This article was published in 2006, in Newsletter 65.
When you read this the time for comments and objections about the planning application for this new road will have passed.
Given the major developments in this area, with over three thousand houses and major expansion on the Addenbrooke’s site all within 10-15 years, it is perhaps inevitable that this road will be constructed. There are assurances that this will not become a through road, and both a ‘shared use’ path on the north side and on-road 1.5 m cycle lanes on both sides are proposed. We hope our earlier input has helped the cycle provision, as at one stage it was suggested that on-road lanes were unnecessary.
Unfortunately there still seem to be major failings in facilities for walkers and cyclists, both ‘on-road’ and ‘off-road’, and it seems that some people could benefit from reading the Government document Planning Policy Guidance on Transport (PPG13), especially where it talks about ‘permeability’ in new developments for sustainable modes. We would expect matters of detailed road design to be considered by an Area Joint Traffic Management Committee, but we shall object in the planning application in case this proves to be our only forum. On accessibility to and permeability of this area this will be our only chance for decades to get changes that could improve the area.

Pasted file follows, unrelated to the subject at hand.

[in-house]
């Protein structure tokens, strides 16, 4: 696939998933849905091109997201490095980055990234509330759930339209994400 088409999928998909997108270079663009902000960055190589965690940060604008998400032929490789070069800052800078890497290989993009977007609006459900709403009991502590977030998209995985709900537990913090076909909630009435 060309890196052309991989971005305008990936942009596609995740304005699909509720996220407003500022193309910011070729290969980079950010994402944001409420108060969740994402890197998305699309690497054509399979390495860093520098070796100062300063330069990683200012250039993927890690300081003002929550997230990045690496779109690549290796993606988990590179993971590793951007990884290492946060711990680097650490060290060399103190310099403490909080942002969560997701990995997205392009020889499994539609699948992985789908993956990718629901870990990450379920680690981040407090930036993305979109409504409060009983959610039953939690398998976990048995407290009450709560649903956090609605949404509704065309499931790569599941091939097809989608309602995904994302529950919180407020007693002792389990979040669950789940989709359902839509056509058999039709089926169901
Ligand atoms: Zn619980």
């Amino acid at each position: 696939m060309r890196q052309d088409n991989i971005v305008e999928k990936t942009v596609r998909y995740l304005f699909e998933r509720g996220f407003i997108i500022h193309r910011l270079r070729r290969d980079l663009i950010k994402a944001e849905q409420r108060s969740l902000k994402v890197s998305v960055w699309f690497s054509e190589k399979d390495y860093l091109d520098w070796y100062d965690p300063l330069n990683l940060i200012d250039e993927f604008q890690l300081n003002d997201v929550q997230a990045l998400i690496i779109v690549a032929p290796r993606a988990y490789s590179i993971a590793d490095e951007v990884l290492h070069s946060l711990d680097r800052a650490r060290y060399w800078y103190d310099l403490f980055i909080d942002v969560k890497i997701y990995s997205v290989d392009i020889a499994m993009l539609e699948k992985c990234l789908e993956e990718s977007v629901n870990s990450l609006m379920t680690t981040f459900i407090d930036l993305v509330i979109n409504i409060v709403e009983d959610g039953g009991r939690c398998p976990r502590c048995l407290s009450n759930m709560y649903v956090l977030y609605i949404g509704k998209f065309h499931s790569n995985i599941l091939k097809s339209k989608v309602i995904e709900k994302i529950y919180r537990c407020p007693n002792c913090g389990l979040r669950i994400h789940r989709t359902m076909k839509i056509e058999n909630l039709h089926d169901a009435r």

Our main objections will be
- All this road should have a 30 mph limit
- The junctions with Shelford Road and the A1309 must be much more cycle friendly than those shown on the plans
- The small roundabouts must not have ‘straight-through’ paths which encourage higher speeds (arms at 120°)
- The road must not form a barrier for sustainable access on foot or by bike to the informal recreation areas to the south.
- Additional short cycle links must be included to enable cyclists to join the eventual route of Sustrans NCN 11 just east of the railway without a long diversion via a roundabout or crossing the road.
- Similar links must be provided just west of the railway to improve access to informal recreation areas.
The large number of major planning applications at present is overwhelming the Campaign’s ability to read, digest, comment and object. We hope that the not unlimited time we can devote to such applications will result in improvements for the benefit of future generations of cyclists.